How the Traffic Police Determines Your Speed

Speeding is the most common moving violation in the U.S. Although there is only one way for motorists to exceed the speed limit, law enforcers use several ways to catch them in the act. Here are some of the most common ways cops detect speed:


When “pacing” a suspected speeder, police officers follow the vehicle and use their own speedometer to clock the speed of the suspect. The officers must maintain a constant distance between the suspect’s car and their unit long enough for them to reasonably estimate the suspect’s speed. In some states, there are policies that require officers to pace over a certain distance to verify speed. However, the accuracy of this method depends on several factors, such as the distance of the police unit from the target, the darkness of the area, the terrain, and the straightness of the road.

Radar and laser guns

Radars are often used to identify the distance and speed of an object. To determine the distance, a radar device would emit a radio wave moving at the speed of light, which bounces back to the device when it encounters something on its path. The radar device would then calculate the distance of the object based on how long it took for the radio wave to hit it and how long it took to bounce back.

When used to detect speed, the radio wave frequency of the return signal is altered by the movement of the object. If it is moving towards the radar device, for example, the return signal travels a shorter distance and the radio wave frequency increases. Then, the radar device uses the change in frequency to calculate the object’s speed. Instead of radio waves, laser speed guns use light waves that travel just as fast but at a narrower range. Although it is illegal for commercial vehicles in most states, some commercial motorists would still use radar detectors and laser jammers to avoid detection from radar and laser guns.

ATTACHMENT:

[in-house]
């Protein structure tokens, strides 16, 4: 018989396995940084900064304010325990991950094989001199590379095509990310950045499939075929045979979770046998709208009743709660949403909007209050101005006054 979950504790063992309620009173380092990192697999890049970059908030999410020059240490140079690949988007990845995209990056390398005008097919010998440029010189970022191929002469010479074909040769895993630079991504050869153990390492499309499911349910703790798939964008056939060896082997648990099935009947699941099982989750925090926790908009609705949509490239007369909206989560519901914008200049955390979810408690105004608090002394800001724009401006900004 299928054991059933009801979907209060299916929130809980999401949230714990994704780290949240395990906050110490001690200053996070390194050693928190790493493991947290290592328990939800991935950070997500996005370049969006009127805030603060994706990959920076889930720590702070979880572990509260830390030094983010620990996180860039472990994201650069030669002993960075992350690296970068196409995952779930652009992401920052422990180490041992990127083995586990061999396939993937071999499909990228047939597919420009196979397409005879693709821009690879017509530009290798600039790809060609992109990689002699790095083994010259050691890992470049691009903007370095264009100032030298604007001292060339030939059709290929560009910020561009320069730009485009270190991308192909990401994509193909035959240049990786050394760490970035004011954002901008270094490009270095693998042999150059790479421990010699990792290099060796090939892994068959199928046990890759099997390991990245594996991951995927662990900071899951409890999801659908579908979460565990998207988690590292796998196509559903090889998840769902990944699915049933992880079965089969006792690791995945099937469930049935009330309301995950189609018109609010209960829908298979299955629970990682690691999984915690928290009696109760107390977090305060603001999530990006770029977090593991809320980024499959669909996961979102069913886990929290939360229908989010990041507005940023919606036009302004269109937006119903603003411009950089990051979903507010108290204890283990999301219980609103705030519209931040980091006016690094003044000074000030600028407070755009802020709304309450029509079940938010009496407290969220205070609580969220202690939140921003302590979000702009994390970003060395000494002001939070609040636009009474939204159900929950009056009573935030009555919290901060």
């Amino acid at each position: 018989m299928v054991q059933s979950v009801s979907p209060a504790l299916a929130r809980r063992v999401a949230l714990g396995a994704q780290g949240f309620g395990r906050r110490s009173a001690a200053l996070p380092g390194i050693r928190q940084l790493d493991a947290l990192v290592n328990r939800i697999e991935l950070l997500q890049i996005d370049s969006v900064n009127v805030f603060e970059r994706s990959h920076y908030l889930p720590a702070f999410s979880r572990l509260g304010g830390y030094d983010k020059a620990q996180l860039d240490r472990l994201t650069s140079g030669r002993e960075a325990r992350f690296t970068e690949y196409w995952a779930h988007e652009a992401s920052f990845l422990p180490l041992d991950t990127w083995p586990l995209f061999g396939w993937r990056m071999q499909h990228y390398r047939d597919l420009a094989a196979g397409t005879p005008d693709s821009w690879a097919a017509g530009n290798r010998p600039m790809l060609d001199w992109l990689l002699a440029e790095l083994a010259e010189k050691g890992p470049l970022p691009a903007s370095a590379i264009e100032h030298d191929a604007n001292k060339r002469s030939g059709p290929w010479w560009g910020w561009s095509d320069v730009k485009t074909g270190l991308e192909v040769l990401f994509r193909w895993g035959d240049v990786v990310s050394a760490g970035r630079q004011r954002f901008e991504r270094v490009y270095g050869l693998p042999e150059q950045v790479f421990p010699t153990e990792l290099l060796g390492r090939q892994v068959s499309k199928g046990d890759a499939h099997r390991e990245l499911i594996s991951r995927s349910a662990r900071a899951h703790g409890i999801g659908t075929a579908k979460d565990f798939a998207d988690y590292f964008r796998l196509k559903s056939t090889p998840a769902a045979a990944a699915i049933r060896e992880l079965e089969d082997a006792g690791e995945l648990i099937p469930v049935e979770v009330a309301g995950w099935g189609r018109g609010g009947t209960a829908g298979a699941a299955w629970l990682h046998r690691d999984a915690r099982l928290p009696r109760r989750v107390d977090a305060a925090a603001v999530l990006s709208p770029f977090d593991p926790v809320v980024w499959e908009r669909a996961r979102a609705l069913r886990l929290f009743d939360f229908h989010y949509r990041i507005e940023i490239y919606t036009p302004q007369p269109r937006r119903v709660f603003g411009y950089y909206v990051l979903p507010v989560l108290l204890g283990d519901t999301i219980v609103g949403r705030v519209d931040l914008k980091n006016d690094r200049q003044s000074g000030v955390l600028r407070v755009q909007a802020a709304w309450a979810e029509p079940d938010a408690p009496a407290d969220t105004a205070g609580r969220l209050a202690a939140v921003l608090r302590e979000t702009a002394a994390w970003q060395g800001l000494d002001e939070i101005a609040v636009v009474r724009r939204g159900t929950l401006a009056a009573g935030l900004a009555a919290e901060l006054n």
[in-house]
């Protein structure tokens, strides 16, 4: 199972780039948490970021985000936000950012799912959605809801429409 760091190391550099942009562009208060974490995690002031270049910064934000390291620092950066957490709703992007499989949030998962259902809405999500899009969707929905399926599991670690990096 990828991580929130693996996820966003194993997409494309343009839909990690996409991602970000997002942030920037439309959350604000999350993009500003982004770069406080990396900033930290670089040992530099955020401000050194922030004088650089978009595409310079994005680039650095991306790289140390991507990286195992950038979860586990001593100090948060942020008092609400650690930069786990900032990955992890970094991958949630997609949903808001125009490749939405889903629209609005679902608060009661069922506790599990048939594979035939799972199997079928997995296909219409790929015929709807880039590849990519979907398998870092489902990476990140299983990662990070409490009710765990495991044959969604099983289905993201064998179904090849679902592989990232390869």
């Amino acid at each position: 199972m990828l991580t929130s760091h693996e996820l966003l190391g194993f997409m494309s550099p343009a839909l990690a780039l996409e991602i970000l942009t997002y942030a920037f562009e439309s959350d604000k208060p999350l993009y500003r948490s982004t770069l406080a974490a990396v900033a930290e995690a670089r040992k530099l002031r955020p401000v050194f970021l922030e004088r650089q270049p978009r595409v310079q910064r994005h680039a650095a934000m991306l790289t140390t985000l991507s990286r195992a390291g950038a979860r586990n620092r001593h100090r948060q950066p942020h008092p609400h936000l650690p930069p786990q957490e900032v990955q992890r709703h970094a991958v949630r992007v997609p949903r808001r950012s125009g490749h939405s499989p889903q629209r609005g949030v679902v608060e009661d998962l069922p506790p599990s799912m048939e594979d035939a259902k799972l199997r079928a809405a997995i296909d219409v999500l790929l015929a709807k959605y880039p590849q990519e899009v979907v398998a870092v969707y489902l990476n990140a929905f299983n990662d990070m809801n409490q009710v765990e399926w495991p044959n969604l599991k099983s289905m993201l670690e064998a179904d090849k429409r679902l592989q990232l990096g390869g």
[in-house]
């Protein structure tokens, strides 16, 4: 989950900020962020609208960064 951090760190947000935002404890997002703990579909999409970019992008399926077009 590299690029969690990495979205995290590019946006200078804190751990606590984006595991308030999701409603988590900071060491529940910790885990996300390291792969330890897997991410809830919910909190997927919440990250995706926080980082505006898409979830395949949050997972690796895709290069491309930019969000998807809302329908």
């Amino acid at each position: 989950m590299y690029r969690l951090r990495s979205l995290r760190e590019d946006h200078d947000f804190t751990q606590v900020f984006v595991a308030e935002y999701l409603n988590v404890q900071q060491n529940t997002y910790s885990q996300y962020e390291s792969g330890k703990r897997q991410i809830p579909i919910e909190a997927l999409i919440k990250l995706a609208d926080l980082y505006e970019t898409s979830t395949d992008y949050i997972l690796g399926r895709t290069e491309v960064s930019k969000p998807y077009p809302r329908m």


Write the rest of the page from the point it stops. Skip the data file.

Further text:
Visual Average Speed Computer and Recorder (VASCAR)

speeding car

Most states allow officers to catch speeders using VASCAR, which is basically a device that combines a stopwatch and a calculator. The stopwatch records the time it took for the target vehicle to travel a certain distance, and the calculator divides the distance over the recorded time. For instance, a car which took two seconds to pass between two points that are 200 feet apart is traveling at an average of 200/2 or 200 feet per second, which then converts to 68 miles per hour.

Police officers measure the distance between the two points using a measuring tape or their patrol car’s odometer connected to the VASCAR unit. When they see the target vehicle pass one point, they push a button to start the stopwatch, and then push it again to stop the watch when the target passes the second point.

While moving, VASCAR units are able to take into account the speed of the police unit and the target vehicle’s speed. The officer will just press the “time” switch twice as your car passes through the two points, and by pressing the “distance” button twice as they pass those same two points. But due to its reliance on manual operation, the accuracy of speed detection using VASCAR can be questionable.

Being a common traffic violation, speeding tickets are just as commonly contested in court, and knowing how cops determine your speed is crucial if you decide to fight your ticket. The most effective tactic to avoid speeding ticket is to not speed at all.

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